Sunday, November 16, 2014

Barracks Row Culinary Education Crawl 2014

This past weekend, Barracks Row along 8th Street SE, became a cooking school campus with the 2014 Barracks Row Culinary Education Crawl. Over 20 classes were offered from 9:30 a.m. on Saturday to 4:30 p.m. on Sunday from establishments such as Senart'sMatchboxAmbar, and Belga Café . We went to last year's event, and decided to check out the "Syrah & Shiraz: A Succulent Study" wine tasting class offered by DCanter this year.

It's the perennial wine question - what's the difference between Syrah and Shiraz? The answer is more obvious than you might think - as they are the same grape.  There are a few different hypothesis as to how the name changed between countries, but even though they have the same foundation, there are still subtle differences between terroirs.  We tasted six wines in this seated 50 minute class to help us find out.

We started with two Rhône Valley Syrahs - the 2010 Romain Duvernay, Saint-Joseph AOP that is hand-picked from cliffs in cold climate and made in stainless steel to give a light and herbal effect and the 2010 Domain Mucyn, Crozes-Hermitage AOC that is much more floral and rich in flavor.  We paired both of these French Syrahs with a tasty fennel cheese.  We learned this wine also pairs well with game like lamb and duck.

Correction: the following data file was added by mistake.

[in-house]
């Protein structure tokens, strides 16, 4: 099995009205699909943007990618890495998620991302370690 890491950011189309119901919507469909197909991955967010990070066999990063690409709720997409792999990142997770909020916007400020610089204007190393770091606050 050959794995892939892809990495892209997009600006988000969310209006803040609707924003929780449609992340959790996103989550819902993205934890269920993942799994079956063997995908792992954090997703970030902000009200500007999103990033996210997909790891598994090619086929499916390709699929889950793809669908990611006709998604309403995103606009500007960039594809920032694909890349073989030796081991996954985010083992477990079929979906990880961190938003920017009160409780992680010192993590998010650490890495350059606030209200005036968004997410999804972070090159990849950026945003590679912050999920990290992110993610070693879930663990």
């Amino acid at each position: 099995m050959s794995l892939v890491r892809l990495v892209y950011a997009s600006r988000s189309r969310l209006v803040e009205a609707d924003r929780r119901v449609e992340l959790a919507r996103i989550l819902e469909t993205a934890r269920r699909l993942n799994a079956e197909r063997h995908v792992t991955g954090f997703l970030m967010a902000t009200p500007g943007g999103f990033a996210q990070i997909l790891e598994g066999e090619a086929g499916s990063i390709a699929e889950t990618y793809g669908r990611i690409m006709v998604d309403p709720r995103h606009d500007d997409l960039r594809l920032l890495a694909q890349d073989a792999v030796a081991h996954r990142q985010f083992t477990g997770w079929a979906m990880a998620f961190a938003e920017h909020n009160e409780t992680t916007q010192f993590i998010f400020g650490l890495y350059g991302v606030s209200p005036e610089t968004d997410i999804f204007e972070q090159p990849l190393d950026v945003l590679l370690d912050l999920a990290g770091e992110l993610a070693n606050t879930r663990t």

Next, we tried a less popular Syrah from Idaho called 2012 Sawtooth from Snake River Valley AVA.  This wine region offers a continental climate creating a very fruity and peppery wine.  It paired well with the aged goat cheese.  This wine compared most with a South African Syrah called 2011 DeMorgenzon (DMZ) from Western Cape WO.  This wine was still fruity, yet a bit lighter in body and had hints of vanilla from the French Oak barrels its housed in.  I preferred the Idaho wine to this one, yet Keith preferred the South African one better.

Lastly, we tried two smoky Australian Shirazs - the 2011 Hope Estate Family Vineyards, Basalt Block, Hunter Valley that is machine-harvested in warm climate and had a floral fruity base with plum notes and a slight hint of bacon, and the 2009 d'Arenberg, The Laughing Magpie, McLaren Vale that is a blend of Shiraz with 10% Viognier creating a much sweeter version that Keith and I both enjoyed.

At the end of the class, we were encouraged to purchase some of the wine we sampled.  Though I love wine, we decided to pass on any of these bottles.  Overall, the class was fun and informative with a detailed powerpoint presentation to highlight the main notes of each and describe the various regions.  The Culinary Education Crawl on Barracks Row was a huge success - with each class sold out. If you missed it this year, look out for it again next year.  Additionally, DCanter offers other wine classes and events year round, check out their schedule here.

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